GFU interns to tackle county shop
This will be the second time George Fox students have worked on a project with Yamhill County Public Works.
Last year, GFU interns helped on a Worden Hill paving and intersection improvement project. The county’s public works chief, John Phelan, termed that partnership beneficial for both the students and the county.
The year-long program is the capstone project for George Fox engineering students. Students are split into teams of five or six and paired with a team of professors charged with guiding them in their work. The students take on different responsibilities, as they would in a corporate environment.
“Hands-on experience is important, especially in engineering,” said Neal Ninteman, a civil engineering professor.
“I think it’s extraordinary,” he said of the county partnership. “The students learned so much on the Worden Hill Road project.”
Students did the surveying work and researched right of way and water rights issues. They presented their findings in both staff sessions and public meetings.
The surveying commitment saved the county $60,000.
Meanwhile, “The students gained a real diverse set of perspectives on what civil engineering is,” said Bob Harder, the school’s dean of engineering. “To take it from design to finish is pretty awesome for group of students.”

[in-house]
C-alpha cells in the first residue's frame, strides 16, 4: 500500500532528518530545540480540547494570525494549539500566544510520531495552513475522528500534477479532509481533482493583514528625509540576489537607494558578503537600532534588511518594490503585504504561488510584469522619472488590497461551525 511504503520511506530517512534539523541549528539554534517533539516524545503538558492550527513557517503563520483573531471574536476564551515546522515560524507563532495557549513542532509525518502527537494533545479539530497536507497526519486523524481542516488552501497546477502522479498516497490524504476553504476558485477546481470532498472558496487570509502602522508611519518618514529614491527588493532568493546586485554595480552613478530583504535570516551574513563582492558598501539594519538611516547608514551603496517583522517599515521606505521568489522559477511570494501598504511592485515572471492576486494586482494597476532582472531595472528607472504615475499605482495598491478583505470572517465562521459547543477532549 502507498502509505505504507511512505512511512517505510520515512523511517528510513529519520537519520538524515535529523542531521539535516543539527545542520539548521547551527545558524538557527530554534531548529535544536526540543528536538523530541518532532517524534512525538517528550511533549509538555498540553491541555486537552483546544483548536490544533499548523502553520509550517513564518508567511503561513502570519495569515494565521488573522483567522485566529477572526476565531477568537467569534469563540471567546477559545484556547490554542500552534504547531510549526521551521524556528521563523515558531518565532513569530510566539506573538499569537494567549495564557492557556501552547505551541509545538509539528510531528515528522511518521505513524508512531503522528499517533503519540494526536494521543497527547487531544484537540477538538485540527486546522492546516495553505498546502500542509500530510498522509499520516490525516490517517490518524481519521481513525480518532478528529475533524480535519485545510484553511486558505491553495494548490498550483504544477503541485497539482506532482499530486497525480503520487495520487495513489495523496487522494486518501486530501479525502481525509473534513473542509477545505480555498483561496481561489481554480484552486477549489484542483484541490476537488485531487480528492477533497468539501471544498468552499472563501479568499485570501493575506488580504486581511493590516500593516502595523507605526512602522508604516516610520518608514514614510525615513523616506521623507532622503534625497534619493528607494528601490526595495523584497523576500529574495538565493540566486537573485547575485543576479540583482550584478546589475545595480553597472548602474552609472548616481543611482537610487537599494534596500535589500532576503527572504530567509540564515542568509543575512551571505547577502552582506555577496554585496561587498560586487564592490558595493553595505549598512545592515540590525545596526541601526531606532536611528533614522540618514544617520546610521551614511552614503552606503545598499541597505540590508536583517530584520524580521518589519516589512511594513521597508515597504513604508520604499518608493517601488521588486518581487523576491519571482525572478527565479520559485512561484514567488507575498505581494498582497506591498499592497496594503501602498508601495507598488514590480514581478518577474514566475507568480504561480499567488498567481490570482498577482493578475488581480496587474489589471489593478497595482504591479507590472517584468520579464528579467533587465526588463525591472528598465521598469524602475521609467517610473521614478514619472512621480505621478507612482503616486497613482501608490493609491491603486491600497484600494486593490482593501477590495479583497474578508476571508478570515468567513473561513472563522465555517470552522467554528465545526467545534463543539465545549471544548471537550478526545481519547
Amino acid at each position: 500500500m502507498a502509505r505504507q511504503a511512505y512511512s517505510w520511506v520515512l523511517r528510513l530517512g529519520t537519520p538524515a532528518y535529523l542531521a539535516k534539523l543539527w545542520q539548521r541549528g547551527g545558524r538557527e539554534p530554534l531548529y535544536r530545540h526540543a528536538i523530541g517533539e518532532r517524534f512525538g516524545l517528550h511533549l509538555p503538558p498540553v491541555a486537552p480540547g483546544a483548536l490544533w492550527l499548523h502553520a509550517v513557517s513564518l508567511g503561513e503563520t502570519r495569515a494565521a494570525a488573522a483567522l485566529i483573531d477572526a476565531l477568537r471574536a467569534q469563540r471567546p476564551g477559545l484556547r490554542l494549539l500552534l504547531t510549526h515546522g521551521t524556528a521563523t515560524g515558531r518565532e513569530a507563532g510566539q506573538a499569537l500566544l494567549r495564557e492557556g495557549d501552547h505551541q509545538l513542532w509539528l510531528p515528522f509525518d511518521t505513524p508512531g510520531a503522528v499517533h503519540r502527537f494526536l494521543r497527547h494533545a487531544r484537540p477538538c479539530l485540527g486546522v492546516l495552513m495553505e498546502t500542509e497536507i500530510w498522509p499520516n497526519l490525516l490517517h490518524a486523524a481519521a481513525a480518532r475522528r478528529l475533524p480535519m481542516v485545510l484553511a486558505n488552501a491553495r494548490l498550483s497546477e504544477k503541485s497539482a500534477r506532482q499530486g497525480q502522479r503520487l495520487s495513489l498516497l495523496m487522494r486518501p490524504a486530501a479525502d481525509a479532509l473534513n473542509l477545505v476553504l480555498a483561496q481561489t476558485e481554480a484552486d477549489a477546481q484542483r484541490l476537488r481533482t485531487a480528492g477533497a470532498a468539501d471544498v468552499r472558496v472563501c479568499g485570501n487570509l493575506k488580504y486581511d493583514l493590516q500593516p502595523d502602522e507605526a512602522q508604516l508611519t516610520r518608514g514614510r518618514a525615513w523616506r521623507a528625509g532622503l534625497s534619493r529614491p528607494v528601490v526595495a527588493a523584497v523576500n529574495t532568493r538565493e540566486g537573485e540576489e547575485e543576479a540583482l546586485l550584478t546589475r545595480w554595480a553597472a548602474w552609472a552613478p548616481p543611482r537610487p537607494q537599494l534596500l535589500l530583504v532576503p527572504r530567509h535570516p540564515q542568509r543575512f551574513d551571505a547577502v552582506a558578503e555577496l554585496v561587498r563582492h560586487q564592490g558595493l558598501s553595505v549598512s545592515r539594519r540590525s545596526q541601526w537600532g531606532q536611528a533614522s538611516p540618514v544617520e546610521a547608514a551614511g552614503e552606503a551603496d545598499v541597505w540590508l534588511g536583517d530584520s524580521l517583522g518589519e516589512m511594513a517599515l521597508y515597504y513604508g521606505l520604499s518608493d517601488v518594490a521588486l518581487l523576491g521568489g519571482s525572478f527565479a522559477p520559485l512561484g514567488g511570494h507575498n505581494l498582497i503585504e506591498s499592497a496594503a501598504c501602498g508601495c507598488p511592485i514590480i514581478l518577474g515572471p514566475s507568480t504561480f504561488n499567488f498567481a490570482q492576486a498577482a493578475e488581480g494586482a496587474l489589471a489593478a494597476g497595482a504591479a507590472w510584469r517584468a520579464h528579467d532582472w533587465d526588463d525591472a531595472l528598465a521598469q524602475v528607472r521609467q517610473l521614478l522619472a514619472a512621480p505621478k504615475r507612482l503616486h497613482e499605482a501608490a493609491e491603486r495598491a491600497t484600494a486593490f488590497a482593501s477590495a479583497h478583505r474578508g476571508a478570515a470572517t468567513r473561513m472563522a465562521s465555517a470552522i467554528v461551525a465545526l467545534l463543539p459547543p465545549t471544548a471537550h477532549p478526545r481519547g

Besides the civil engineering students assigned to Public Works, the university has students fanning out to various industry partners in search of projects. They have been tackling projects of their own for the last 10 years, Harder said, and are always looking for new ones.
Professor David Pollock said the project allows the students to build on their class work and helps them figure out what they don’t know. Of the six students who worked on the Worden Hill project, two already have found jobs with transportation firms.
The pole building housing county shops is more than 70 years old, and has become structurally unsound. A 2012 report by Arbuckle Costic Architects Inc. recommended replacing the structure, saying renovation would cost more than it was worth.
The building’s roof sags and structural members are overstressed. Additionally, electrical work is out of code and the building does not comply with the Americans with Disabilities Act.
The shop was built in 1940 on a site acquired in 1939. It originally featured a dirt floor that was paved in phases over the years.
The U.S. Army took control of the building during World War II to house cavalry horses. Afterward, it reverted to civilian use.
Phelan said the building was originally heated by wood stove. It now features heaters that consume about $35,000 worth of electricity every year, he said.
While the county does not currently have money dedicated to replacement, Phelan said he aims to work toward that end, in conjunction with the county commissioners.
Phelan is looking for a simple no-frills building providing both shop and office space in order to improve work flow. He wants the students to interview all the department’s workers so the can come up with the best design possible.
Having the engineering students create a conceptual design will lower costs on the final project, in addition to providing them with invaluable real world experience, he said.
Harder launched the university’s engineering department in 1988 and has watched it grow from three to 250 students. He termed the county “a great partner and a natural fit.”